Afghanistan Commander Replaced (Updated)
The United States is making a shocking shake-up in the leadership of the Afghanistan mission, replacing General David McKiernan with Lt. General Stanley McChrystal. McKiernan has been in his post less than a year.
This is very much a breaking story but my preliminary account is at New Atlanticist: “Afghanistan Commander Replaced.” A brief excerpt:
I don’t pretend to be privy to the inside details that Gates, Mullen and other decision-makers have. From my outside perch, however, this strikes me as both unfair and counterproductive. For one thing, based on McKiernan’s appearance here at the Atlantic Council [transcript here] and various statements in the press that I’ve read, the man very much understood that Afghanistan was a complex operation that couldn’t be won simply by shooting the bad guys. But the ISAF commander is in charge of the shooters, not the civilian operations.
Further, unless McKiernan was truly headed in the wrong direction — and I have no evidence that he was — it simply doesn’t make sense to change horses at this juncture. while McChrystal is by all accounts a rising star and likely to be superb at this assignment, another change in command is another period of adjustment at a critical period.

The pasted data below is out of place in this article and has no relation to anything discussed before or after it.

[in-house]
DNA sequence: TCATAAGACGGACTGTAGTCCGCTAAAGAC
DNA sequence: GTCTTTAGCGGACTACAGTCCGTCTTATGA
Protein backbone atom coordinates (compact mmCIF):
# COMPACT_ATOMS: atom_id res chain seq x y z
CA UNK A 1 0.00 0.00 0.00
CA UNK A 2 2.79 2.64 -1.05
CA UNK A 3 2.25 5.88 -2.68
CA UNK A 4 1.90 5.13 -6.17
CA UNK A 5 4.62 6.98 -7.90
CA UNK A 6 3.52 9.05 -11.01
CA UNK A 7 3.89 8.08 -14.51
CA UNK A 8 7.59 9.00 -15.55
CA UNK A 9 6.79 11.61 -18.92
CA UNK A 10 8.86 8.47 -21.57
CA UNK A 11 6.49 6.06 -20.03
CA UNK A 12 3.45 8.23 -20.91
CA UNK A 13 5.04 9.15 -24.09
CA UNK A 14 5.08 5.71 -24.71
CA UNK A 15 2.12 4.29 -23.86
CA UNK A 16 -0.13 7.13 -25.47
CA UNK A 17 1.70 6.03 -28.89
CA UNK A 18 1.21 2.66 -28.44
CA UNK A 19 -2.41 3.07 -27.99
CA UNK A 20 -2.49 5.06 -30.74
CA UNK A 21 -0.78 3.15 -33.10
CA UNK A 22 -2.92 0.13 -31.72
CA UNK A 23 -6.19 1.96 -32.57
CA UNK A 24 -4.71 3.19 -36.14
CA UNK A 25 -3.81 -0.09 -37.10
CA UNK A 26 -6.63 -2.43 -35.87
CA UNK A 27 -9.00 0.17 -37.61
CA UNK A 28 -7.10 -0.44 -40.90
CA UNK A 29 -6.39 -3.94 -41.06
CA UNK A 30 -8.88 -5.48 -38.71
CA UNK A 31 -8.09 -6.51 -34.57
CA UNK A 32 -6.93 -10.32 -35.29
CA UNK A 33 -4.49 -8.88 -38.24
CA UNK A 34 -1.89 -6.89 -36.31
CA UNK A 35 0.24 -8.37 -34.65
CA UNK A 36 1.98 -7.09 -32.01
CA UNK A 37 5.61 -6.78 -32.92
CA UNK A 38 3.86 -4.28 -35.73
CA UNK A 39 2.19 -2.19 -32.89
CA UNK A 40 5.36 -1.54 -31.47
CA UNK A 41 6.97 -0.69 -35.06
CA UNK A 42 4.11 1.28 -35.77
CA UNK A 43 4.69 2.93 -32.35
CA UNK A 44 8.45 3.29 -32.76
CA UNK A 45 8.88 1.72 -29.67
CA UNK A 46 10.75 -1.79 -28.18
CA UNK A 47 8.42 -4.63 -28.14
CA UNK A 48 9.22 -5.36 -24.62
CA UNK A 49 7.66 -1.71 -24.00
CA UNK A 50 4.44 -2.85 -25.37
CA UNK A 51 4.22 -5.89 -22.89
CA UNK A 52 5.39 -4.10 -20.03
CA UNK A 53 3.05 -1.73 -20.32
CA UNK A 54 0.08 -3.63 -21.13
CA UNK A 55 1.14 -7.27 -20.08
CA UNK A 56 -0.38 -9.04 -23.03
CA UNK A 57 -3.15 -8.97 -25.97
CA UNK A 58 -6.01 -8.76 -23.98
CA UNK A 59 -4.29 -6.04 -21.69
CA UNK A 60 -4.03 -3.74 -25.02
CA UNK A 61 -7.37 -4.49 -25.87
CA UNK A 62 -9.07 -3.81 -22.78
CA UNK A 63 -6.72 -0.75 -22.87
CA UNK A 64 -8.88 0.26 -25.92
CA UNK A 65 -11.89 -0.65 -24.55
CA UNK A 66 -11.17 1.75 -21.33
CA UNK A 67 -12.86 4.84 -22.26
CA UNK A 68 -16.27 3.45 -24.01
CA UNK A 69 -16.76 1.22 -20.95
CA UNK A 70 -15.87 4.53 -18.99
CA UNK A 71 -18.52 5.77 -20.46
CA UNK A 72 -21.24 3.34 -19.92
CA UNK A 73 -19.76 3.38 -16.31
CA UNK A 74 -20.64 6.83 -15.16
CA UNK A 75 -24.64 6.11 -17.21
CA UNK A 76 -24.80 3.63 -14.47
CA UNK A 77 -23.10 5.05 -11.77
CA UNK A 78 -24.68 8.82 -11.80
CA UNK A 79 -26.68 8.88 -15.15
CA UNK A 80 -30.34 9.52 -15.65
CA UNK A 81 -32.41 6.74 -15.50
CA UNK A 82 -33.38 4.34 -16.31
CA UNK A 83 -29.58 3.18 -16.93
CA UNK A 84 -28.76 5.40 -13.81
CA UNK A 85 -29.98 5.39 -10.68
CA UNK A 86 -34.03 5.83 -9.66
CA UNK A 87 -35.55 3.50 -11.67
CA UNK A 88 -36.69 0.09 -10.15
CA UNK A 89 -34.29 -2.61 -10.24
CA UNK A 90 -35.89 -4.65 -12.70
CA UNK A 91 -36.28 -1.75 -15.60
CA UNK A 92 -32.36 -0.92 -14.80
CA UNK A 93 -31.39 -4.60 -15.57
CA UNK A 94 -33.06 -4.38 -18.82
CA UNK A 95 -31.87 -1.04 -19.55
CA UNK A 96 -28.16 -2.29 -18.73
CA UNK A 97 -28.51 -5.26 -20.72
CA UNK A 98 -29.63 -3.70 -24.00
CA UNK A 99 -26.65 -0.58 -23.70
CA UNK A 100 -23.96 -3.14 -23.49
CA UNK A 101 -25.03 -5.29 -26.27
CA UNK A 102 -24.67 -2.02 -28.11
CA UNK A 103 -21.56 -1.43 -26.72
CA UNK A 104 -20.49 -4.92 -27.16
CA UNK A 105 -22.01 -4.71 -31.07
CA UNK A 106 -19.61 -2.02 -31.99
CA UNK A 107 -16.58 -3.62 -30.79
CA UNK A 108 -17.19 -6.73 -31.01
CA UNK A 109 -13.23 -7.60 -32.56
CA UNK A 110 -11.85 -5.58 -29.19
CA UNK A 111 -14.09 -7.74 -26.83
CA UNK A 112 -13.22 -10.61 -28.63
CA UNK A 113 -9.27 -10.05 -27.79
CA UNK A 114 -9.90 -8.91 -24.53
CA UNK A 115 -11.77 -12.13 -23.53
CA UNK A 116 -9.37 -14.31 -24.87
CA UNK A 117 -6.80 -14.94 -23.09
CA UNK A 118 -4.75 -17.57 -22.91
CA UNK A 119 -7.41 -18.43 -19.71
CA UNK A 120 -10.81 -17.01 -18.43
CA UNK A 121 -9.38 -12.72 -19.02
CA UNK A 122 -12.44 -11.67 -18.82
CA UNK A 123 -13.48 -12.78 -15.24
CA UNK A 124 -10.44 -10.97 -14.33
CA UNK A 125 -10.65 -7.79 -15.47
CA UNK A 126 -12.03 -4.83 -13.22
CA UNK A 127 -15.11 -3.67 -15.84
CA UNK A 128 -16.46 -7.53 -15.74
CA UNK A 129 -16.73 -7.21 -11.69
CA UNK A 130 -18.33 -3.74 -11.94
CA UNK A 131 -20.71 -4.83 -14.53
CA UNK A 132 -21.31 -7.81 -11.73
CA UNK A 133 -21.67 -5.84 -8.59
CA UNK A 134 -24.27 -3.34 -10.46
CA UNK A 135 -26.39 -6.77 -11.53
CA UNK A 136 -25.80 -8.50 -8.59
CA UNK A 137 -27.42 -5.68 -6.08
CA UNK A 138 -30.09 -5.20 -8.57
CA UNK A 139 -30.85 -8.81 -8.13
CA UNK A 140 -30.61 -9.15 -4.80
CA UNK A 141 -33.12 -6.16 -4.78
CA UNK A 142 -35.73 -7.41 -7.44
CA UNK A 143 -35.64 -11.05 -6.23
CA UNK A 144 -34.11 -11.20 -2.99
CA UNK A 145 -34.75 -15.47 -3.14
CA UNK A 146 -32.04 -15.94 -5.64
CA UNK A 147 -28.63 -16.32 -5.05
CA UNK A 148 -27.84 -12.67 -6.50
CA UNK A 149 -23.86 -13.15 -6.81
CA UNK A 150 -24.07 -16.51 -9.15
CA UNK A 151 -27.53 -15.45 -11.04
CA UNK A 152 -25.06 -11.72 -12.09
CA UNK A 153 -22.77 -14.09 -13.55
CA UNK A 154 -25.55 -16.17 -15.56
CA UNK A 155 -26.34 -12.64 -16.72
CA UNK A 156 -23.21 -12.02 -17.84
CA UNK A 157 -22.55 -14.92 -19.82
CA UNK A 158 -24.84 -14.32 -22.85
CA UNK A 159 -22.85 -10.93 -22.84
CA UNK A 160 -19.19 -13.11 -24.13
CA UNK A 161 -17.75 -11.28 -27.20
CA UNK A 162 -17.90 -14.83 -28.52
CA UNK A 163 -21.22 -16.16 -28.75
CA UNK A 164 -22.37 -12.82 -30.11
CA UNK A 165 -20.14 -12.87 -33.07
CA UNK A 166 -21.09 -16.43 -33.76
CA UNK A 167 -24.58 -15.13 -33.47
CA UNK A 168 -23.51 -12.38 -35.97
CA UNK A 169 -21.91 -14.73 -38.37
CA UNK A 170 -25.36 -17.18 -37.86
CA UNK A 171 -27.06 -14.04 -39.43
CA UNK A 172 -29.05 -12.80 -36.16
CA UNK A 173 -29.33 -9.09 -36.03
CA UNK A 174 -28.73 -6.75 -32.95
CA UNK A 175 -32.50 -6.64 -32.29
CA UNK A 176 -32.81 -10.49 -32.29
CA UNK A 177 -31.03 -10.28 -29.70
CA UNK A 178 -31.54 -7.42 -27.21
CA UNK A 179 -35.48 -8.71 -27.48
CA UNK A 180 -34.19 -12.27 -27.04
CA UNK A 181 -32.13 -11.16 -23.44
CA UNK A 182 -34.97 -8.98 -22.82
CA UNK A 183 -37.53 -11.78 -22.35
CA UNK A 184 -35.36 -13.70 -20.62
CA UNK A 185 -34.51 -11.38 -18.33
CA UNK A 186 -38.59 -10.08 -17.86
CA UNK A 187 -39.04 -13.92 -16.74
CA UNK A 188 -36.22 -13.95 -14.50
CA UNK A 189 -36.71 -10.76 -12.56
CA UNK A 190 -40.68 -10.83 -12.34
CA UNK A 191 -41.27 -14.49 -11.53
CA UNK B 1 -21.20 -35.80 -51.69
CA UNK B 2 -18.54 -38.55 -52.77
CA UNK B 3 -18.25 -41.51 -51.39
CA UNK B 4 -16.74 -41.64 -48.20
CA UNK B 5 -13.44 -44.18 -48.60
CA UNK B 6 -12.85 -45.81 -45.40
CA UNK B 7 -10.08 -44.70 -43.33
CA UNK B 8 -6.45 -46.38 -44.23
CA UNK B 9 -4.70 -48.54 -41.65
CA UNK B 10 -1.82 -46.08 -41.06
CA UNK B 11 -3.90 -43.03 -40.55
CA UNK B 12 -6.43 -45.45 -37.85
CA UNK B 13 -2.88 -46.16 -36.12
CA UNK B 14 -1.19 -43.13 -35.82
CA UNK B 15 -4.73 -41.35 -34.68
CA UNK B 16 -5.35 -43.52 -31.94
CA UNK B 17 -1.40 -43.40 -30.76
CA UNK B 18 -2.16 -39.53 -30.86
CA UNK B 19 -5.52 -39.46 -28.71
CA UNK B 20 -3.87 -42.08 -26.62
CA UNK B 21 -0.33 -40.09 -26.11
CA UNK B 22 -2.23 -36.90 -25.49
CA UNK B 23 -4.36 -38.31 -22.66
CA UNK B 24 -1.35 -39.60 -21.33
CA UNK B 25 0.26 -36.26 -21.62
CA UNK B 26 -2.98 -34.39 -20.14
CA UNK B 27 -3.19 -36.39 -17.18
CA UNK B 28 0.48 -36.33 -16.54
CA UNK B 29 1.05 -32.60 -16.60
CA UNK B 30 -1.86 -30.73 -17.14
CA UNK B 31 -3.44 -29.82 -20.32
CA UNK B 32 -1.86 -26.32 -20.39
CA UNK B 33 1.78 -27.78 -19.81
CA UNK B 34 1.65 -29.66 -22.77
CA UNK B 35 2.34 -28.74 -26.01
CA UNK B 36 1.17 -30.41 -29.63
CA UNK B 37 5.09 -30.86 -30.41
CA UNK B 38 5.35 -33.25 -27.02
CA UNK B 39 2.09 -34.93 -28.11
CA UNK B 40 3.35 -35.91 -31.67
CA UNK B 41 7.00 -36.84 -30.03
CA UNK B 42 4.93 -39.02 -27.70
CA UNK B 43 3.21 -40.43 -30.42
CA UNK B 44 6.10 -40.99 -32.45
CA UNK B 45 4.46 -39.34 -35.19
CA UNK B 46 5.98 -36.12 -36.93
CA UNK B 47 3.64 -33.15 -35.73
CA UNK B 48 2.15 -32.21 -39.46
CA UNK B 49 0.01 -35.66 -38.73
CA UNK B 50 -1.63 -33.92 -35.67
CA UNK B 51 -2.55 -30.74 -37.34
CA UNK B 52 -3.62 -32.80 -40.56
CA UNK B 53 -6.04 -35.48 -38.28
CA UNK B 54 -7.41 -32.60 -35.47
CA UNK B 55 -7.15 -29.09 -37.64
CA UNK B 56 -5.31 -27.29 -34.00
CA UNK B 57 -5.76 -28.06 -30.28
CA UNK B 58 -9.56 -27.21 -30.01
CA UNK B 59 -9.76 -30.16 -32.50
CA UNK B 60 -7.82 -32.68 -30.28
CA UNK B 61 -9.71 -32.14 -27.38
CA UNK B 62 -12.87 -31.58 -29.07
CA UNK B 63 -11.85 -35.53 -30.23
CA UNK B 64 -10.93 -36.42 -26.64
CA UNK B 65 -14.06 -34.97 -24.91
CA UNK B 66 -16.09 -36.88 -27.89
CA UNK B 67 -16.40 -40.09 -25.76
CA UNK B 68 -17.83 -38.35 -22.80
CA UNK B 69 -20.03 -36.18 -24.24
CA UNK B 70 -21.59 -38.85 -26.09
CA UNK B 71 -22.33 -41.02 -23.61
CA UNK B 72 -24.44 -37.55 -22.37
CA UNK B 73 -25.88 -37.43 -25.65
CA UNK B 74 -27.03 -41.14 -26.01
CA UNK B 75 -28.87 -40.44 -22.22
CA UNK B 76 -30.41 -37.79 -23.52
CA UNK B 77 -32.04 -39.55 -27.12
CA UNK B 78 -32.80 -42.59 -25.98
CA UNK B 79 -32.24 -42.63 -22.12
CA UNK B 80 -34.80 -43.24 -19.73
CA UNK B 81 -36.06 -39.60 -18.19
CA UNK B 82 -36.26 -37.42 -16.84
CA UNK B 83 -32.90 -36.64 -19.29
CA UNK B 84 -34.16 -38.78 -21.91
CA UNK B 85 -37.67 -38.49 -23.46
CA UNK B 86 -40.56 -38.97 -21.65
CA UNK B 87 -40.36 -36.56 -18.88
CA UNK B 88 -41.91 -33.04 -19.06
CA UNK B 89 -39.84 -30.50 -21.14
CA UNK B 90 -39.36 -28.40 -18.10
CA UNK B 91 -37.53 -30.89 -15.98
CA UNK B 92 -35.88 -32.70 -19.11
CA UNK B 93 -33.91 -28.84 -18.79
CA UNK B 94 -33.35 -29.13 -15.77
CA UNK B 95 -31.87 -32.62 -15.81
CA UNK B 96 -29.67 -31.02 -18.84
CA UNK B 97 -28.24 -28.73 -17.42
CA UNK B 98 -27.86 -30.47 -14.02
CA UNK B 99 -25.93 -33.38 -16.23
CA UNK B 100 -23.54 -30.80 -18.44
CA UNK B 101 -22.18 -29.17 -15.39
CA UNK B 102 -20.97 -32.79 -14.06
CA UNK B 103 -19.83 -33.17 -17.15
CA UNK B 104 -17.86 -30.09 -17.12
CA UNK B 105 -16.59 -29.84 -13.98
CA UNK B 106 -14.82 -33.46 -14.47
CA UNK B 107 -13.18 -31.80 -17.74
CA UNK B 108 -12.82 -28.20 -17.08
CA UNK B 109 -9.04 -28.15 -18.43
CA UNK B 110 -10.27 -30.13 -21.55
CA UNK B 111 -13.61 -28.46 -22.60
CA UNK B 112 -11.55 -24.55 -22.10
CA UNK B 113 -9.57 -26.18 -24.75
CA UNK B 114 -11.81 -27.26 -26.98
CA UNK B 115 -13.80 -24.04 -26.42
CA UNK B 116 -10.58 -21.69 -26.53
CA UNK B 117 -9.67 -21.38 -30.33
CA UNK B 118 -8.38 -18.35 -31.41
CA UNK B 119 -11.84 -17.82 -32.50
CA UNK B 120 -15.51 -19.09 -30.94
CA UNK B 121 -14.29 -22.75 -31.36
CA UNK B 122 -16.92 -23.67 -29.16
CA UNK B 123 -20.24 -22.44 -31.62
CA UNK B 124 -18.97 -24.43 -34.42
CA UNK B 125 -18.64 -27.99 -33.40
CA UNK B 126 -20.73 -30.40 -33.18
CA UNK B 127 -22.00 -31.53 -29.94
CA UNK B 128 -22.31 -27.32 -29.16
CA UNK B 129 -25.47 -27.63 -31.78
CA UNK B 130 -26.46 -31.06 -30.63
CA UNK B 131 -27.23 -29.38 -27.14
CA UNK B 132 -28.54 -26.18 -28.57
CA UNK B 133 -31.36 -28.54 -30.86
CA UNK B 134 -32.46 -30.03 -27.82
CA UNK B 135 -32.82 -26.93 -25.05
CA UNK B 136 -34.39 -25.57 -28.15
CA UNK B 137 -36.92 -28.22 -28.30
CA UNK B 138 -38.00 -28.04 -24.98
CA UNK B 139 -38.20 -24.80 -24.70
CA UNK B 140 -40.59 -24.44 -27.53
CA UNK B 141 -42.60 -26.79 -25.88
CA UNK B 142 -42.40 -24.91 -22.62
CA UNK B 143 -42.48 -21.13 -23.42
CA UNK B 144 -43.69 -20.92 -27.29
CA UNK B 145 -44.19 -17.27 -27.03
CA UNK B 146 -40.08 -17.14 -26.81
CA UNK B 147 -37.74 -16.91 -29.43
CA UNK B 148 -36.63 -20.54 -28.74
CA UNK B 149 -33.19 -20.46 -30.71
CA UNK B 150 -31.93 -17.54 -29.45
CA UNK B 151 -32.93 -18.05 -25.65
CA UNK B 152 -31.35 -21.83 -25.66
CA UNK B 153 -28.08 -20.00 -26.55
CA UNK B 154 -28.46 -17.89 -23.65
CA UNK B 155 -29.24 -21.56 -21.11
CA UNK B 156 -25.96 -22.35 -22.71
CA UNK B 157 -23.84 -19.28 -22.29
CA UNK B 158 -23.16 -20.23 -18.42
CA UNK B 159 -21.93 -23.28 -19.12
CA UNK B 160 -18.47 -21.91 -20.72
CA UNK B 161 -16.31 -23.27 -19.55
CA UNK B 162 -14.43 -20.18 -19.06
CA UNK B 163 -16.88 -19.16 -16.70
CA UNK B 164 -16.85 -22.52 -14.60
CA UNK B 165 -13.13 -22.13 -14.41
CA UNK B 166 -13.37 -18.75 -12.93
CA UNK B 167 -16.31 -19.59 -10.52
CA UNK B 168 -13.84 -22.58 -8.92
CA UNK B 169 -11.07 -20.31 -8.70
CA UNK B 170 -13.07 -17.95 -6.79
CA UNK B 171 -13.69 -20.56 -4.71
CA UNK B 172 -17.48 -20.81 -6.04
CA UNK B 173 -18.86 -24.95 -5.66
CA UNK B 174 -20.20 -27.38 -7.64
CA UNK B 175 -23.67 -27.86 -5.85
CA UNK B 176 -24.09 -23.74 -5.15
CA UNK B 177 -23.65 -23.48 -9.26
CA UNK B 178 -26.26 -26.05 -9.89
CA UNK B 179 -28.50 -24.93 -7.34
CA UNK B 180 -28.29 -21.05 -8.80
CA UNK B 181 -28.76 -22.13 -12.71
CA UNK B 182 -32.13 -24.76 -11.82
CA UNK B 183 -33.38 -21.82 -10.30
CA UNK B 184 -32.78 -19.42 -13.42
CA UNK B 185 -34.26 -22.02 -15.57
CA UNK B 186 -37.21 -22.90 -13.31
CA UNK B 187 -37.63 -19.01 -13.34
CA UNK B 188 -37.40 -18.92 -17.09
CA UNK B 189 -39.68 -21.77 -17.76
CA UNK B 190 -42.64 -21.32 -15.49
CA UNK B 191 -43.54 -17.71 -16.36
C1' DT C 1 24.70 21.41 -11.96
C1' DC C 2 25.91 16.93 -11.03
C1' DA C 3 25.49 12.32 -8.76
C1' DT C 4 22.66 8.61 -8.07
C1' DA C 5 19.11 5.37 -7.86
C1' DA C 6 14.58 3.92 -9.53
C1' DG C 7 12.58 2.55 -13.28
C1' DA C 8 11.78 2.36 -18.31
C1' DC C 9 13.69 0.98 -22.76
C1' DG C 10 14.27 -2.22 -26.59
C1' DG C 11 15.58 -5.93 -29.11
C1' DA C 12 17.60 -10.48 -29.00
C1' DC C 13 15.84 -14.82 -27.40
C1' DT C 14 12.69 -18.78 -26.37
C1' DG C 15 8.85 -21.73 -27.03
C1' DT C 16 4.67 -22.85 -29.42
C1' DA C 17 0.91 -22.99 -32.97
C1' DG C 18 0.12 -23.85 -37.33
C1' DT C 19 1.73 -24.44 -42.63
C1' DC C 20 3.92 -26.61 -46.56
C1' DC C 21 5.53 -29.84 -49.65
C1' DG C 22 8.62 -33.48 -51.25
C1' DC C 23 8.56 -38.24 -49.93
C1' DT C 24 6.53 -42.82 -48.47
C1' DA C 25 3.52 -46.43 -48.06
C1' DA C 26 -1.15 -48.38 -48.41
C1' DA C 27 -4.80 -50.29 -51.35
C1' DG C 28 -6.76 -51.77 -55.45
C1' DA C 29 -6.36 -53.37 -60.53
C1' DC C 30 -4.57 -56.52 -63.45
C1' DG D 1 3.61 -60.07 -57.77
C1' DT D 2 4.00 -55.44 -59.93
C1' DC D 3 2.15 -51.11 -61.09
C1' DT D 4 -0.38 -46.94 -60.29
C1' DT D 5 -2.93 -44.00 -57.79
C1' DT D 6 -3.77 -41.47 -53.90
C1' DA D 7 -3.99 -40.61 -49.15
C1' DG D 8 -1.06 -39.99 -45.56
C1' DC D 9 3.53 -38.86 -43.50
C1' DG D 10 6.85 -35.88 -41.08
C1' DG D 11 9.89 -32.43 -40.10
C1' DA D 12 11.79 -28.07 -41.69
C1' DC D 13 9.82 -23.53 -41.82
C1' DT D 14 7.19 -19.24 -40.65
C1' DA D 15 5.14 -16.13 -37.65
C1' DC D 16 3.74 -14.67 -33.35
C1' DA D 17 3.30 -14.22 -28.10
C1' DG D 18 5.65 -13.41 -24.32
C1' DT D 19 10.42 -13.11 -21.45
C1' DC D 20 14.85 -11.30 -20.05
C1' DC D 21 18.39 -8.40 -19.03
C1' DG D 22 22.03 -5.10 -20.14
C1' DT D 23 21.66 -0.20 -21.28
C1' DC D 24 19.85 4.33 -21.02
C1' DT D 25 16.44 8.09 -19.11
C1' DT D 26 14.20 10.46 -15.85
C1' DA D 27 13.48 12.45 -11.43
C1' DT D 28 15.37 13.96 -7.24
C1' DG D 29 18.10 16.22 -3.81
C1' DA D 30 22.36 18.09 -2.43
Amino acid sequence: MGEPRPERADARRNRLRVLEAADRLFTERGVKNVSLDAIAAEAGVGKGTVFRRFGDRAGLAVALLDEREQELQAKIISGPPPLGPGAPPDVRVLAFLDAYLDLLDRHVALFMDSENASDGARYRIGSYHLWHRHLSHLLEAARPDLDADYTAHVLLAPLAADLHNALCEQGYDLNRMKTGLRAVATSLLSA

Amusing, if nothing else:
Adding intrigue to this development is that it comes only three days after a WSJ report by Peter Spiegel that, “Last month, the chairman of the Joint Chiefs of Staff, Adm. Mike Mullen, quietly assigned his top staff officer, Lt. Gen. Stanley McChrystal, to head the task force with the aim of improving the effectiveness of the Afghan strategy. Such strategic planning is usually left to commanders in the region.” I’m reminded of George W. Bush’s appointing Dick Cheney to head up his vice presidential search committee in 2000 only to decide that he was looking for a man a whole lot like Dick Cheney.
UPDATE (Dave Schuler)
This is only the wildest speculation but I can’t help but wonder if this is a signal that there are limits to how large a build-up of forces in Afghanistan will be tolerated. “A conventional approach” on the part of Gen. McKiernan, the nominal reason for the change in personnel, may be code for a massive increase of troops.